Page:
It’s also true that not everyone gets to study whatever they want. There are other considerations, such as who would guide the research (of a student) and the availability of research funding in a particular topic.
@BenKissling, please read my posts as referring to a creationist in general, and not you in particular. I never meant my posts to be overly personal or a call-out of a single individual, but perception can be reality at times. Moreover, thanks for your well thought out and courteous posts.
James Hutton’s geological theories did not meet with immediate acceptance. Later, at a time when many geologist were already regarding the age of the earth in the billions, Kelvin calculated that based on heat transfer the planet was between 20 and 100 million years old. His reasoning was sound, if in conflict with geologists, but of course the discovery of radioactivity was a factor he could not anticipate. By then, so many independent lines of investigation grew to support an ancient earth that the consensus was essentially complete and the debate finally over. It took decades of controversy, challenge, and argument to reach that point.
So here we are, years, decades, and generations after. How long is science supposed to hold a spherical earth, a Copernican cosmology, or an ancient earth, as open questions?
Thanks for sharing this @BenKissling. This is really unfortunate. I wish it had been different for you.
That is a great sentiment, and it is close to what I’ve observed in science. I know several YECs in mainstream science that do just fine, including in biology at the tenure track level. No one in science cares what you believe in your heart. There are not belief statements or litmus tests. Science just cares about the quality of your scientific work.
Now the standards of scientific work are very high, and public statements about science are going to influence your scientific reputation. Do shoddy work or made dumb public statements about science, you are going to have a problem, whether you are YEC or not.
This also is true.
Both can be true at the same time. You can understand and demonstrate competence in evolution and the science behind an old earth, even if you totally disagree with it. No one will ever ask you what you personally believe. If you are competent, they might even let you teach the evolutionary biology class.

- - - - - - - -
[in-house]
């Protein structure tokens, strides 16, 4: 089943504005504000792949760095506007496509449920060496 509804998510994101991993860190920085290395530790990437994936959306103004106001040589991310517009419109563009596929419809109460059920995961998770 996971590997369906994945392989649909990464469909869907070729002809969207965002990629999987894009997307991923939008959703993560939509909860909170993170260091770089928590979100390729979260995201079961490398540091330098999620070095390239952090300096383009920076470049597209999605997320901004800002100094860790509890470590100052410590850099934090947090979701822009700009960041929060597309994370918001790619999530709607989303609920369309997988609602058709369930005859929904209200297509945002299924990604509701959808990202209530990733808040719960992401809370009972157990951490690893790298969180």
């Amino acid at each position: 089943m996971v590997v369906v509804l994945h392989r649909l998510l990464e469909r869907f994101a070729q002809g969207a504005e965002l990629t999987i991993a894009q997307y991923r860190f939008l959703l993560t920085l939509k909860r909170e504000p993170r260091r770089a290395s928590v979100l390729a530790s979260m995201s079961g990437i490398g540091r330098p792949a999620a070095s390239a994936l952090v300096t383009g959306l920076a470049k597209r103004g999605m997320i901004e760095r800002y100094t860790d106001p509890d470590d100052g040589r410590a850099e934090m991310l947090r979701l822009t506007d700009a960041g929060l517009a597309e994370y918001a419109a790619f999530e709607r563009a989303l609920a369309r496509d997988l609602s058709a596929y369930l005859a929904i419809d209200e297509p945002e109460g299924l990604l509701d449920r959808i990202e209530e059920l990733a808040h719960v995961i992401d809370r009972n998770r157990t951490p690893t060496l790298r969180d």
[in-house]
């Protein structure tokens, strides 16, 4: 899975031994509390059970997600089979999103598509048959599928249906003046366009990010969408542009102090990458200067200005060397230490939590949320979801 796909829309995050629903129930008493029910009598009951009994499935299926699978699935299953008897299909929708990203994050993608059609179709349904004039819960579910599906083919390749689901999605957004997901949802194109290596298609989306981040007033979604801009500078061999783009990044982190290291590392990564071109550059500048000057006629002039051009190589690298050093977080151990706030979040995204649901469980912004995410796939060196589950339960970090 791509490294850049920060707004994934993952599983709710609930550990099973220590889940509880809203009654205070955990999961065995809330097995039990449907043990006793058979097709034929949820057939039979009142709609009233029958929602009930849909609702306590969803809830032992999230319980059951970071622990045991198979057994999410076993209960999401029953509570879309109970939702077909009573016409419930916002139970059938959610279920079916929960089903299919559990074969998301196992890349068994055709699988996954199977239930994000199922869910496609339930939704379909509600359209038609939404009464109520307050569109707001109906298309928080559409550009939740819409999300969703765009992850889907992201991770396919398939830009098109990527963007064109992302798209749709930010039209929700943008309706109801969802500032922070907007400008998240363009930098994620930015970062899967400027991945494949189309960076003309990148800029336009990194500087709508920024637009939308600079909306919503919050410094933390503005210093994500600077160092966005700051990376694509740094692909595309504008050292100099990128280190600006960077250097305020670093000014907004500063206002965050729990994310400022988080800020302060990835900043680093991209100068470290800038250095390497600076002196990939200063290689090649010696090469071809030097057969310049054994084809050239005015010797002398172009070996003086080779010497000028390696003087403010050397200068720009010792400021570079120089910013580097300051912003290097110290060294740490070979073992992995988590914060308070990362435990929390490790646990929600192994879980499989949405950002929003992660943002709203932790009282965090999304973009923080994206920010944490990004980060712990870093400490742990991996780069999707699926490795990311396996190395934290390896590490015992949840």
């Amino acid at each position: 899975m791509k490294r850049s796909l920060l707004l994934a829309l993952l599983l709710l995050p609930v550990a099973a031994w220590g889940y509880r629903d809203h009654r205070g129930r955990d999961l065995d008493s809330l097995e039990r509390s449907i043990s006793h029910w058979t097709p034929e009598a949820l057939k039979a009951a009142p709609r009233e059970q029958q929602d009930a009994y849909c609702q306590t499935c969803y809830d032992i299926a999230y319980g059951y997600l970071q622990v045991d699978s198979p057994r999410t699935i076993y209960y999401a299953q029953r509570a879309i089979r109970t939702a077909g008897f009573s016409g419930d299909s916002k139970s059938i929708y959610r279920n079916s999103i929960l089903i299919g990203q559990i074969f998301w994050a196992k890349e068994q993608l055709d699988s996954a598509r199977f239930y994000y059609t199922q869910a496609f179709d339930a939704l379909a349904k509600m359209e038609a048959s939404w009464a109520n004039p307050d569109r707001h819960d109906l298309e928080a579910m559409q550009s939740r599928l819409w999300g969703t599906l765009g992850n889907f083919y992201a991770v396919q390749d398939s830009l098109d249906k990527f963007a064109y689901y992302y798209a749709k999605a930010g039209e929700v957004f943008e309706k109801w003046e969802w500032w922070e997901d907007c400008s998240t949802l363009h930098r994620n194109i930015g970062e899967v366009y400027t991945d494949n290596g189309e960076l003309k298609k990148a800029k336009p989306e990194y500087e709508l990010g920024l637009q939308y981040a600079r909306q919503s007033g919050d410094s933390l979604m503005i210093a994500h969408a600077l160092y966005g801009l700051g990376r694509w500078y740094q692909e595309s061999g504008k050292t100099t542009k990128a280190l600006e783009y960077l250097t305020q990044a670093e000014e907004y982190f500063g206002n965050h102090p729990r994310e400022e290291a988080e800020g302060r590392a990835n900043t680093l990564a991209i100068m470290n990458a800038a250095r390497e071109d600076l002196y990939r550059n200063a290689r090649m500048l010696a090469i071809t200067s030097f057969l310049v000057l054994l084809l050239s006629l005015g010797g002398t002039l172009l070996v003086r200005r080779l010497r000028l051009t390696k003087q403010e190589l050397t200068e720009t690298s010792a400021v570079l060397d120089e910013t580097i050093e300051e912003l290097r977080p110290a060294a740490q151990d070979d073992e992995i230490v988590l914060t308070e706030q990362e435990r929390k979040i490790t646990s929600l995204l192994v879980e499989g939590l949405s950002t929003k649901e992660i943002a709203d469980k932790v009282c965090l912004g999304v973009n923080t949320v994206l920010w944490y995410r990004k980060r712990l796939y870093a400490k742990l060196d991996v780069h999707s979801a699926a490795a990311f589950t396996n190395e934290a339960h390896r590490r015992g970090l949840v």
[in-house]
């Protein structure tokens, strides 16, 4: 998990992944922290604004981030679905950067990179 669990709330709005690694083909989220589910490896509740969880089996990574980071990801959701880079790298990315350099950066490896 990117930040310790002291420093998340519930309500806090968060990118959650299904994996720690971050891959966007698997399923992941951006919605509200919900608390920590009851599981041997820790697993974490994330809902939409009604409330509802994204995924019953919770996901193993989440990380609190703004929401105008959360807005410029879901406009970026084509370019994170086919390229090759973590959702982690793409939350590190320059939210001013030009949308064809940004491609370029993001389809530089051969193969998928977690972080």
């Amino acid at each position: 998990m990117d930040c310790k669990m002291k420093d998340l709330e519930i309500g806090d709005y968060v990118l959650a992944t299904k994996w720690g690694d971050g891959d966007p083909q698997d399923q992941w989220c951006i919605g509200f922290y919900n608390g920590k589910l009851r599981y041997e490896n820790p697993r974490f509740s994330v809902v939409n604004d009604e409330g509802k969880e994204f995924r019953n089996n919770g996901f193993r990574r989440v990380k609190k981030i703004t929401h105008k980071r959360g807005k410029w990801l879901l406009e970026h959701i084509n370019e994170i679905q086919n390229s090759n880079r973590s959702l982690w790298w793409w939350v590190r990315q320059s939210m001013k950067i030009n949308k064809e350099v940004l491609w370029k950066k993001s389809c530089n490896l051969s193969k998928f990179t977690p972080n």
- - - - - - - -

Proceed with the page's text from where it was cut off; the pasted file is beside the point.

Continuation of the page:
YECs are not usually going to find them selves doing evolutionary science, but some biologists I know do work in other areas. They are just never asked about the age of the earth or evolutionary science, so they don’t even have to demonstrate competence in evolution.
You can even make your private beliefs known. As long as you don’t start making dumb public statements about science, no one will care.
But are any of them in a field of biology to which YEC is relevant? It would be very difficult, given the current state of practice and knowledge, to function as a YEC systematist. You couldn’t engage with the rest of the field at all. Even worse would be a YEC paleontologist. You’d have to live a double life, behaving at all times “as if”.
Marcus Ross is one example, as is Kurt Wise, of YECs who went to leading secular geology PhD programs. Yes, they were living an intellectual double life, behaving at all times “as if.”
In the case of Ross, he was open with this advisors about it, and they did not discriminate against him. This is totally unsurprising to me now, but would have been shocking to learn this when I was a YEC. Turns out that they just did not care what his personal beliefs were if his scientific work was solid, and at least during his PhD it was. He went on to take a professorship at a YEC institution though.
I do know of a research scientist in astrophysics working at an Ivy League in Boston too. He takes an “appearance of age” understanding of the cosmos, and was admirably honest about the difficulties with his position when I talked with him.